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December 29, 2012


A heated topic of conversation among some family members of mine on Christmas Day was Georgia's overall defensive effort this season, considering its perceived collective talent level.  After I noted the Bulldogs' current and unheard of streak of allowing three consecutive opponents to rush for 300+ yards, a relative quipped, "And just imagine how many yards Georgia would be allowing if 'Willie Mo' was still the defensive coordinator instead of Grantham."
Ah, Willie Mo, or Willie Martinez...  I hadn't associated the name with the UGA football program since I, along with most of the Bulldog Nation, breathed a sigh of relief upon his firing in early December of 2009.  Recalling Martinez's tenure as defensive coordinator a five-year stint of seemingly a steady decline in defensive performance with each passing season and the Bulldogs' disappointing defensive play in 2012 invoked a question of whether or not Georgia's defense had actually performed better under Grantham compared to the final few seasons coordinated by Martinez.
In the past, I've compared the Bulldogs' offensive production statistics of when Mark Richt was calling the plays to that of Mike Bobo.  I decided to make a similar comparison, examining Georgia's defense in the three seasons under Grantham (2010-2012) to that of Martinez's final three years as the Bulldog DC (2007 through 2009 regular season).

A quick look at the numbers reveals the 40-game Grantham regime having a slight edge in fewest total yards allowed per game (TG- 318.0; WM- 321.0) and yards yielded per play (TG- 4.92; WM- 4.96).  In the 38 games under Martinez, Georgia did total more sacks per game (WM- 2.45; TG- 2.15).  But above all, the Bulldogs under Grantham had the advantage in the two most important defensive categories of those considered: turnovers forced (TG- 2.13; WM- 1.37) and offensive touchdowns allowed (TG- 2.33; WM- 2.71) per game.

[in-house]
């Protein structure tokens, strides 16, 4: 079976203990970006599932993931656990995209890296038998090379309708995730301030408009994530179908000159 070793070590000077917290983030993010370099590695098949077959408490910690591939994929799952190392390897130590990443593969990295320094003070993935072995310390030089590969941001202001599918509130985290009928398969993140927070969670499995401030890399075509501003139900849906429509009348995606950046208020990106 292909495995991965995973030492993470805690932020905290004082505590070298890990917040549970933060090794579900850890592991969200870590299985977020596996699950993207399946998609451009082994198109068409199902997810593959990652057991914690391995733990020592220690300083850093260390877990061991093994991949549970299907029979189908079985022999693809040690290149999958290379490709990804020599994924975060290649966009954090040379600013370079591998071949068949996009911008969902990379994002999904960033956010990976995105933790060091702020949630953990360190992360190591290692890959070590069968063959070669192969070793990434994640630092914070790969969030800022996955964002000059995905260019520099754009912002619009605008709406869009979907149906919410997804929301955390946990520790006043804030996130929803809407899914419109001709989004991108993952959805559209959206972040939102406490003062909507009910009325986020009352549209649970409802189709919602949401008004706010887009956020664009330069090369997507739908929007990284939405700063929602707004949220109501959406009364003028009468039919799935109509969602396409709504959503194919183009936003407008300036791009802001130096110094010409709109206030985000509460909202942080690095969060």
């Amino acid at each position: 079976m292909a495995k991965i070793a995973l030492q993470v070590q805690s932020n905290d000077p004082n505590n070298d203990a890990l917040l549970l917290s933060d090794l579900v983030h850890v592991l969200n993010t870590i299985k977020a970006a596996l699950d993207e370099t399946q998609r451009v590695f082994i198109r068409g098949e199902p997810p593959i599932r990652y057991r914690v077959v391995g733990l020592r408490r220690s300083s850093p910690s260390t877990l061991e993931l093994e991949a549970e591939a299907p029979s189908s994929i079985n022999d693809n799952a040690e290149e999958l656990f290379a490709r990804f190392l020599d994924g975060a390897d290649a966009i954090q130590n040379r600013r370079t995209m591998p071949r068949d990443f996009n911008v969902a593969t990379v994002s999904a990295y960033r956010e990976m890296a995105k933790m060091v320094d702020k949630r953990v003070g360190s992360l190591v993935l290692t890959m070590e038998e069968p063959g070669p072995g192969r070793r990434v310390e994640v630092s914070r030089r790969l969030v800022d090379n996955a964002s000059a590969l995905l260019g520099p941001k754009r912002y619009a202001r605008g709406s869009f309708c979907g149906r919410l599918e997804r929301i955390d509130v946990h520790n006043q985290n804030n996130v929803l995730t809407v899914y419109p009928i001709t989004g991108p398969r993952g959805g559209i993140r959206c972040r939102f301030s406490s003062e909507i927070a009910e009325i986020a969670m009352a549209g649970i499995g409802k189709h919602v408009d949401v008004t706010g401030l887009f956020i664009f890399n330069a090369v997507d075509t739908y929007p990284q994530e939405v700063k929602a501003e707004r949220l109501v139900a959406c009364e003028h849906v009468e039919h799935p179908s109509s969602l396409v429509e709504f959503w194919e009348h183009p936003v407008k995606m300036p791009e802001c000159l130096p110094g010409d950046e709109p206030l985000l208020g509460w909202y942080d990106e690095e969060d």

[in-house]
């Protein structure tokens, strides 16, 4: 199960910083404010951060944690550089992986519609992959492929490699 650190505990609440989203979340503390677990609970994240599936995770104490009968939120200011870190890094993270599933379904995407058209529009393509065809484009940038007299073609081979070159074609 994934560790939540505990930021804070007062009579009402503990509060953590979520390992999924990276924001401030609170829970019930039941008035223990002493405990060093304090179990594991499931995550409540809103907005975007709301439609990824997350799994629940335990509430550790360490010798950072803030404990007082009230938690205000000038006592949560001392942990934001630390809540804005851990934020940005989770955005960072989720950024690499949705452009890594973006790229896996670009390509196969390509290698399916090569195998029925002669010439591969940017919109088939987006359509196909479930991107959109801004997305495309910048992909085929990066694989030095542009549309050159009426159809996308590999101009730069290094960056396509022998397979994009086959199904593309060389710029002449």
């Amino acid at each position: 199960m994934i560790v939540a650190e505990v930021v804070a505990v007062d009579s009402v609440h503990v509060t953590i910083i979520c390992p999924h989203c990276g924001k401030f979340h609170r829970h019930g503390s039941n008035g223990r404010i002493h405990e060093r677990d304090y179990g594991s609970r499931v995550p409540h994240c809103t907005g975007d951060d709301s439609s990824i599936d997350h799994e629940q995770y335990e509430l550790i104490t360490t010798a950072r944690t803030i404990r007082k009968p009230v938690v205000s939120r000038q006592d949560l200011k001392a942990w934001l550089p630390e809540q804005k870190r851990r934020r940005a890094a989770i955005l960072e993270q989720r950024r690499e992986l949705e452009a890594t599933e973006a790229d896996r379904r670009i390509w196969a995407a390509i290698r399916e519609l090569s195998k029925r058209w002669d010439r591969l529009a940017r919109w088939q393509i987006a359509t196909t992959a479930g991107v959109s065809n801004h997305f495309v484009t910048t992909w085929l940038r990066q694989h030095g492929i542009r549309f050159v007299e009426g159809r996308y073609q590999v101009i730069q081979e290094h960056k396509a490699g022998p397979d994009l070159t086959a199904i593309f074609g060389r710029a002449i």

However, there is an existing perception that Grantham's defenses normally play quite well when pitted against average to lower-tier offenses; however, Grantham's troops have often had their struggles in stopping productive offenses.

Therefore, believing it would be a better comparison of the effectiveness of their defensive units, I compared the two coordinators when only faced with an offense that would finish its respective season ranked in the nation's top 50 in total offense, or slightly better than the top half of the approximately 120 FBS teams (current total offense rankings were considered for Grantham in 2012).  During the three-season periods, both coordinators faced a top-50 offense roughly one third of the time (Martinez- 12 games; Grantham- 13 games). 

For what the comparison is worth, which might be little, its results were rather one sided and a little surprising to me (PG= per game; Three-and-Outs %= the percentage of the opposition's offensive possessions which resulted in a punt or turnover in one to three plays):
                                             WM         TG
Total Yards PG:                        363.5     407.4
Yards Per Rush:                     3.8        4.4
Yards Per Pass:                     7.5         7.9
Yards Per Play:                      5.5        5.7
Off. Touchdowns PG:              3.3        3.5
Sacks PG:                                    3.1        1.5
Turnovers Forced PG:            1.8         2.2
3rd Down %:                         37.7       46.4